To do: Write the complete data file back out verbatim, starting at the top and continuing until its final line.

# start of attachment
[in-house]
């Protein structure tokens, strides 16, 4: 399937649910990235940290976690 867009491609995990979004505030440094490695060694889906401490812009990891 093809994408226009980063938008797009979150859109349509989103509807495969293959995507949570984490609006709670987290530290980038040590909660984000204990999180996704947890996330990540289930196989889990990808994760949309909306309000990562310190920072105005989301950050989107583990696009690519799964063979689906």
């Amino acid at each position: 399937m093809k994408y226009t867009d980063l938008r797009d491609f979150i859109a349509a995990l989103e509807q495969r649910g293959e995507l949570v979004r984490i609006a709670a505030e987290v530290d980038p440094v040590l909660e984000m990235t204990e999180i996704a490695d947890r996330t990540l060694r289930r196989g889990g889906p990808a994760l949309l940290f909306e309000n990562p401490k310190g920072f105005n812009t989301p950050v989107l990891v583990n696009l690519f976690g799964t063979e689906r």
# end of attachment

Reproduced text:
[in-house]
């Protein structure tokens, strides 16, 4: 399937649910990235940290976690 867009491609995990979004505030440094490695060694889906401490812009990891 093809994408226009980063938008797009979150859109349509989103509807495969293959995507949570984490609006709670987290530290980038040590909660984000204990999180996704947890996330990540289930196989889990990808994760949309909306309000990562310190920072105005989301950050989107583990696009690519799964063979689906």
């Amino acid at each position: 399937m093809k994408y226009t867009d980063l938008r797009d491609f979150i859109a349509a995990l989103e509807q495969r649910g293959e995507l949570v979004r984490i609006a709670a505030e987290v530290d980038p440094v040590l909660e984000m990235t204990e999180i996704a490695d947890r996330t990540l060694r289930r196989g889990g889906p990808a994760l949309l940290f909306e309000n990562p401490k310190g920072f105005n812009t989301p950050v989107l990891v583990n696009l690519f976690g799964t063979e689906r």